On Dec 30th, Jim Feild, Builder Captain for the Foundation’s Cordero House project, scheduled an instructional tour to showcase the renovation progress. Despite the wind and rain and the 1920’s structure being stripped to its studs, Cordero House was a hive of activity with 10 boys eager to see their vacated home’s inner workings.
The tour began in the office trailer where the boys were shown 3-D renderings and floor plans. We talked about the design process. They got a kick out of changing wall colors, finishes and vantage points. By the end of the design presentation, they learned to visualize the finished home, and understood the magnitude of what a $900K renovation entails. Here, I also learned that several of the boys aspired to become electricians and architects. I was tickled by their eagerness to share their career goals and hopes.
The house preview was next. It was an icebox. Floor boards creaked as we all avoided hanging wires and exposed pipes and beams. Jim guided us through the rooms and talked us through upgrades, efficiencies, space planning and new technology.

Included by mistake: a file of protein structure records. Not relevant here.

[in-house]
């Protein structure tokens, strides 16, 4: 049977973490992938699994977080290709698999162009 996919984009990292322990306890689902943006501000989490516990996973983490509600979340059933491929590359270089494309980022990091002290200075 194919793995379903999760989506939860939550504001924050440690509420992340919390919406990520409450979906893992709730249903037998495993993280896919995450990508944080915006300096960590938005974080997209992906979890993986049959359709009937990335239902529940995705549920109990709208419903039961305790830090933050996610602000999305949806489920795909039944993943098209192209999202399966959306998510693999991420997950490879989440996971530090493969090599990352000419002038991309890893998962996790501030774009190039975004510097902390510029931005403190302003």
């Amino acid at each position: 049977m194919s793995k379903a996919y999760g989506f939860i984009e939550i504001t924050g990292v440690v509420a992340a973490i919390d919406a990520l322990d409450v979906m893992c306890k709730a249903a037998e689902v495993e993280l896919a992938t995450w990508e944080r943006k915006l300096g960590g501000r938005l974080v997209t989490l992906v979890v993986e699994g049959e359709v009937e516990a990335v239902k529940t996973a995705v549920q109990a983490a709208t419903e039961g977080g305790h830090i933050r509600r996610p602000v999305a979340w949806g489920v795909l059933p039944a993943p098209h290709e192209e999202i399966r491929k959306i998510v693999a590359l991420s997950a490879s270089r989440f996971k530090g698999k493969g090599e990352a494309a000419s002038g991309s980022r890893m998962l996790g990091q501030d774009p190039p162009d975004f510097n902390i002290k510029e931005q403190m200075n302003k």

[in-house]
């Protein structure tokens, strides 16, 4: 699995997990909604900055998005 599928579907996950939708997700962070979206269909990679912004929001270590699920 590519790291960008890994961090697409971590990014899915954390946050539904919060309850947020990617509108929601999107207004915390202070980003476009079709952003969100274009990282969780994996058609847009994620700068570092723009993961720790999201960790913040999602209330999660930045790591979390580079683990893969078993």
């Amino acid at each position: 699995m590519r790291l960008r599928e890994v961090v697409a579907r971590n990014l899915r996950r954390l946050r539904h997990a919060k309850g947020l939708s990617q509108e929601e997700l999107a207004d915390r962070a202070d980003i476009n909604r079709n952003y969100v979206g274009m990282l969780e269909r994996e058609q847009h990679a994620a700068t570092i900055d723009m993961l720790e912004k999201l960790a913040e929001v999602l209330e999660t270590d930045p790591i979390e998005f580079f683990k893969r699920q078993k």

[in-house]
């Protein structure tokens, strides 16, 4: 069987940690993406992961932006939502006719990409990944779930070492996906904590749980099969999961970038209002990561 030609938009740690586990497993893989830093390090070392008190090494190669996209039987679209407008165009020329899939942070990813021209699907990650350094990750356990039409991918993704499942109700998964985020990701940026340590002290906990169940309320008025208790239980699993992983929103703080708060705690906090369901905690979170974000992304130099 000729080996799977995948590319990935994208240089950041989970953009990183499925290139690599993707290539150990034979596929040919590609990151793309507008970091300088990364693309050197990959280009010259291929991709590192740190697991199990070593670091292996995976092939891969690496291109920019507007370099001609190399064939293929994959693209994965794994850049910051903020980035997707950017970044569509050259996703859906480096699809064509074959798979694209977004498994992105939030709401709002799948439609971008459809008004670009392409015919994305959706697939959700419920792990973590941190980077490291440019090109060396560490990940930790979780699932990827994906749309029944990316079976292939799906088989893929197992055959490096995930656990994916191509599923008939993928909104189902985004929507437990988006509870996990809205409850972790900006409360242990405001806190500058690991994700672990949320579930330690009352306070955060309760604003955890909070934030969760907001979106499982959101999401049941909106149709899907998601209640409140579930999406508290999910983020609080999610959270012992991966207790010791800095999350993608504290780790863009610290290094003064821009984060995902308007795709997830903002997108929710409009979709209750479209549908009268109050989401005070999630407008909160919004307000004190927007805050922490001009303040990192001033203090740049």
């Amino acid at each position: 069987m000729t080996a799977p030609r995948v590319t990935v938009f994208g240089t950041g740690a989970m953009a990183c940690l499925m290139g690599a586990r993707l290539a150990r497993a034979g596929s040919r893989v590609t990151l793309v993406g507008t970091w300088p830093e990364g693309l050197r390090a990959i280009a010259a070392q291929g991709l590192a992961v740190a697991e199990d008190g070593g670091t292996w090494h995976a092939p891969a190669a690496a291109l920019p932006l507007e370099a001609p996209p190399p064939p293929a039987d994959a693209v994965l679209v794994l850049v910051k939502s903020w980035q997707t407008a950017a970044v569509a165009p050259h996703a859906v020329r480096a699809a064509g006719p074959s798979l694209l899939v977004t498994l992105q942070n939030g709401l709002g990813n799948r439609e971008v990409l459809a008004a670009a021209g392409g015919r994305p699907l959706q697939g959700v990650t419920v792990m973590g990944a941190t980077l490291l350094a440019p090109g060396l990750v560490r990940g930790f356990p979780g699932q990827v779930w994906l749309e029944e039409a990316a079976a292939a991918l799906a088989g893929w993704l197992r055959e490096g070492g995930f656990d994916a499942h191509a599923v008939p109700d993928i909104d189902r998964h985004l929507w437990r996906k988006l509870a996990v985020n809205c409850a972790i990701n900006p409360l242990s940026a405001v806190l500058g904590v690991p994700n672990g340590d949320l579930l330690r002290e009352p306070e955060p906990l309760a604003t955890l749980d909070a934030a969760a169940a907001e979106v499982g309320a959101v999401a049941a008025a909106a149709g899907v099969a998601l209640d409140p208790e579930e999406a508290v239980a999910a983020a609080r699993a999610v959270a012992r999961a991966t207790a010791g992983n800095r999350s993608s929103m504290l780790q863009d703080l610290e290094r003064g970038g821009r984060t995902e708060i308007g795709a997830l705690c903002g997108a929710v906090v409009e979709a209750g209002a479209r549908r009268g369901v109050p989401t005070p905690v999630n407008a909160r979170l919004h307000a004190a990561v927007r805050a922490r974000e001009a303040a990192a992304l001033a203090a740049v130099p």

He showed us carpet samples, stone samples and textiles. All the while, we barely noticed the cold because we could see the excitement in each of the boys’ eyes.
Towards the end of the tour, it became clear to me that Jim had planned so much more than just a walking tour. He wanted to inspire the boys; show them the importance of having a vision and sharing their dreams. He shared a personal story of the teacher who inspired him to become a Remodeler over 34 years ago.
He showed them his old, paint covered, nicked hammer. He explained that it was one of his prized possessions, the same hammer his teacher gave him. His most invaluable tool, helped him build over 700 homes, repaired dog houses, build decks and fences, pull weeds, even dig a shallow grave for a bird that died many years ago.
Then, to everyone’s surprise, Jim presented each of the boys his own hammer. He presented the hammers to each boy in order of height.
Little did they know, Jim spent hours engraving each hammer with the boys’ names. Jim talked about the “tools” that Cordero House gave them. He wanted them to have something tangible for themselves that represented the renovation of the house and the transformation of their lives.
There wasn’t a dry eye in the building. One of the boys put it best, “I think I’m gonna sleep with the hammer under my pillow tonight”.